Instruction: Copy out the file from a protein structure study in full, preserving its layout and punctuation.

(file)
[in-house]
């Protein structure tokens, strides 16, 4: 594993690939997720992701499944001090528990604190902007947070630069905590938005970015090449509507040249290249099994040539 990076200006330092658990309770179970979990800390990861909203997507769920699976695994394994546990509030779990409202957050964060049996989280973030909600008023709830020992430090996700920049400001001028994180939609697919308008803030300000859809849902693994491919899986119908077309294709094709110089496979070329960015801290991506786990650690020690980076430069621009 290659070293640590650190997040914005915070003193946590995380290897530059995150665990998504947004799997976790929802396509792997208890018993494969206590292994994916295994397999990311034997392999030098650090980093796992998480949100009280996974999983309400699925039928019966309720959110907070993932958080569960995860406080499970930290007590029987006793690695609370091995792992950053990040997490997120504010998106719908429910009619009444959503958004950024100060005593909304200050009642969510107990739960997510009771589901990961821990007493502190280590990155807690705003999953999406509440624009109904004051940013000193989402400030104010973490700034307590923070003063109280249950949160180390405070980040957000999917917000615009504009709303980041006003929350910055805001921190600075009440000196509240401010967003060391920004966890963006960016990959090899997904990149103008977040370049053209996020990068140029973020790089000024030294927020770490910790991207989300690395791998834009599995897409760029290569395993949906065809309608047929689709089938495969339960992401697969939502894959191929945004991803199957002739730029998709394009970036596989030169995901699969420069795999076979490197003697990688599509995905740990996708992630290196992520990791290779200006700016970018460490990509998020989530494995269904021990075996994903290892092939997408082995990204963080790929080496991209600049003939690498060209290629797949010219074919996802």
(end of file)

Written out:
[in-house]
């Protein structure tokens, strides 16, 4: 594993690939997720992701499944001090528990604190902007947070630069905590938005970015090449509507040249290249099994040539 990076200006330092658990309770179970979990800390990861909203997507769920699976695994394994546990509030779990409202957050964060049996989280973030909600008023709830020992430090996700920049400001001028994180939609697919308008803030300000859809849902693994491919899986119908077309294709094709110089496979070329960015801290991506786990650690020690980076430069621009 290659070293640590650190997040914005915070003193946590995380290897530059995150665990998504947004799997976790929802396509792997208890018993494969206590292994994916295994397999990311034997392999030098650090980093796992998480949100009280996974999983309400699925039928019966309720959110907070993932958080569960995860406080499970930290007590029987006793690695609370091995792992950053990040997490997120504010998106719908429910009619009444959503958004950024100060005593909304200050009642969510107990739960997510009771589901990961821990007493502190280590990155807690705003999953999406509440624009109904004051940013000193989402400030104010973490700034307590923070003063109280249950949160180390405070980040957000999917917000615009504009709303980041006003929350910055805001921190600075009440000196509240401010967003060391920004966890963006960016990959090899997904990149103008977040370049053209996020990068140029973020790089000024030294927020770490910790991207989300690395791998834009599995897409760029290569395993949906065809309608047929689709089938495969339960992401697969939502894959191929945004991803199957002739730029998709394009970036596989030169995901699969420069795999076979490197003697990688599509995905740990996708992630290196992520990791290779200006700016970018460490990509998020989530494995269904021990075996994903290892092939997408082995990204963080790929080496991209600049003939690498060209290629797949010219074919996802």